# Macros and Functions

While writing the macro, you have to write the macro body carefully because the macro just indicates replacement, not the function call.

```#include <stdio.h>
#define add(x1, y1)  x1+y1   //E
#define mult(x2,y2) x2*y2   //F
int main ()
{
int a,b,c,d,e;
a = 2;
b = 3;
c = 4;
d = 5;
e = mult(add(a, b), add(c, d)); //A

// mult(a+b, c+d)               //B
// a+b * c+d                    //C

printf ("The value of e is %d\n", e);
getchar();
return 0;
}
```

#### Explanation

1. Statement E indicates a macro for adding two numbers.
2. Statement F indicates a macro for multiplying two numbers.
3. Statement A indicates a macro that is supposed to add two numbers and then multiply two numbers. In this case, it is supposed to perform the calculation (2+3) * (4+5).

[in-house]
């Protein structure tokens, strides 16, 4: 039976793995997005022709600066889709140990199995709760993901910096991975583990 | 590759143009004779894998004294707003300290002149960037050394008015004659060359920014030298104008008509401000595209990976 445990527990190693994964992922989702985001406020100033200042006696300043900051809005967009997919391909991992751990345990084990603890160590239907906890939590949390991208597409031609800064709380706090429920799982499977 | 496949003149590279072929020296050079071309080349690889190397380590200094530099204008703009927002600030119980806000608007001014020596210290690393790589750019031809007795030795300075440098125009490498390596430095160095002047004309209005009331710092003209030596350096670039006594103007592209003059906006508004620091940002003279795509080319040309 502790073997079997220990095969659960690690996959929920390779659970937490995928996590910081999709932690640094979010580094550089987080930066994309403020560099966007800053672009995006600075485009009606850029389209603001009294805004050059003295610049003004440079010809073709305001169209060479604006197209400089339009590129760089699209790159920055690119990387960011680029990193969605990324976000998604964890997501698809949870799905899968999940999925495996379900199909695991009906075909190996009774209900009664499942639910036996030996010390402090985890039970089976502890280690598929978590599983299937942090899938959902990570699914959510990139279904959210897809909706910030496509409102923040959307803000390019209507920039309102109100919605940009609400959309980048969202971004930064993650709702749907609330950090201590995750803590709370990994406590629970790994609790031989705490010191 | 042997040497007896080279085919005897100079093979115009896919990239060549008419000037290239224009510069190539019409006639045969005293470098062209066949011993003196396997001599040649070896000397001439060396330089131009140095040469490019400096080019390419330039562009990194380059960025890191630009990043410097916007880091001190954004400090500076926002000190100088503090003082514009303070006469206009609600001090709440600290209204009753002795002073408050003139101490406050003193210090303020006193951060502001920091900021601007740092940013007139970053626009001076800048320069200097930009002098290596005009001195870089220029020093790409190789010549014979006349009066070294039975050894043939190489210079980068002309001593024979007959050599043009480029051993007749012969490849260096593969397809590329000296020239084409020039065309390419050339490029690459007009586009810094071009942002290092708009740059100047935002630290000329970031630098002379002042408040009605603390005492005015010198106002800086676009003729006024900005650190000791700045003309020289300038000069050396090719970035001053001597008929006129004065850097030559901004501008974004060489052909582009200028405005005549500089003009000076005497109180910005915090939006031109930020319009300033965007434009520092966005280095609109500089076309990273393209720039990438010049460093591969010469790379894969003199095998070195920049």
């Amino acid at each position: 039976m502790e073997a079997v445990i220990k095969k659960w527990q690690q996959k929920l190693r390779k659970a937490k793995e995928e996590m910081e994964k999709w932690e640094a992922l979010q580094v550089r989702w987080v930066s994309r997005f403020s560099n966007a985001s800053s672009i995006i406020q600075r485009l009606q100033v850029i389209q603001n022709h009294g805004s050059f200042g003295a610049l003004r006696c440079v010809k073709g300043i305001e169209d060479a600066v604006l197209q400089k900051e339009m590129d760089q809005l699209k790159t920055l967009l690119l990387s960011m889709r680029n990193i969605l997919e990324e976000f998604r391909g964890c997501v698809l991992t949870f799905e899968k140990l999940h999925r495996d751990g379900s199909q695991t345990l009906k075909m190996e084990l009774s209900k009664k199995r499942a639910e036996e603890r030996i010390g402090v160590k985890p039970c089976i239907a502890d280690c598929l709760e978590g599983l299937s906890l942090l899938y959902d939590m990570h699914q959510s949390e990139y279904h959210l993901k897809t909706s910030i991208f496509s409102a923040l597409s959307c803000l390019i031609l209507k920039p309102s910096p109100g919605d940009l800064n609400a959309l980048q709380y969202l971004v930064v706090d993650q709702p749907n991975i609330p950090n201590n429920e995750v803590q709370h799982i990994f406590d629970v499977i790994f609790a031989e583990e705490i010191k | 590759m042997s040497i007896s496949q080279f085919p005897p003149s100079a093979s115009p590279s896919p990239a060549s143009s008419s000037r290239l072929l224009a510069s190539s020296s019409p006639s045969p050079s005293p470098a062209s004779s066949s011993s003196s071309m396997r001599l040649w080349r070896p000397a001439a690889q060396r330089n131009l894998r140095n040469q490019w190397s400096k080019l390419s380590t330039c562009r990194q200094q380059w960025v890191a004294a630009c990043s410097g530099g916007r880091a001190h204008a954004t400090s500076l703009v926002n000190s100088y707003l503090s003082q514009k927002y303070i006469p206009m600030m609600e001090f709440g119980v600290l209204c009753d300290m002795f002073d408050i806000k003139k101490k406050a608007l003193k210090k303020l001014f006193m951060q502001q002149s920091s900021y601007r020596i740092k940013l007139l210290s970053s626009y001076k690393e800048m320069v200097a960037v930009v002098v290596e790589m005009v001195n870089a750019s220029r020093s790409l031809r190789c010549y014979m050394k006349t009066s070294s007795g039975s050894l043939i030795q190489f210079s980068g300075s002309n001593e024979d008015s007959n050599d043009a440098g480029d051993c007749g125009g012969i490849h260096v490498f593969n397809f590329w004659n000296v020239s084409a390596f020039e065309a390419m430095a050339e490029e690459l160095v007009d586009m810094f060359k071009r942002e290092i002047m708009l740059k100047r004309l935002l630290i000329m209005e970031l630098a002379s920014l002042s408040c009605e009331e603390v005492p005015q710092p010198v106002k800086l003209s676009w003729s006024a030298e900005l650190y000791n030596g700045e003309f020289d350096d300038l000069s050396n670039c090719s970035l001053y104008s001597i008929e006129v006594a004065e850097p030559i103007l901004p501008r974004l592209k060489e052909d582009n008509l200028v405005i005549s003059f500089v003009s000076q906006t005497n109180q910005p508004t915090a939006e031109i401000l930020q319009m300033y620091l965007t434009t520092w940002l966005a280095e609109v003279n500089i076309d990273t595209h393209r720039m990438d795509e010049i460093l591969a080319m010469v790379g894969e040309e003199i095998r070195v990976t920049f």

4. The actual expansion of macro adds is given in statement B.
5. The final expansion of mult gives the expansion a+b * c+d, which is erroneous.
6. The final value of e is 17, which is not correct.
7. To get the correct value, use the following definition:
```#define add(x1, y1) (x1+y1)
#define mult(x2, y2) (x2*y2)
```

Point to Remember

1.While using the macro, you have to write the expression correctly. You can use parentheses to give the correct meaning to the expression.

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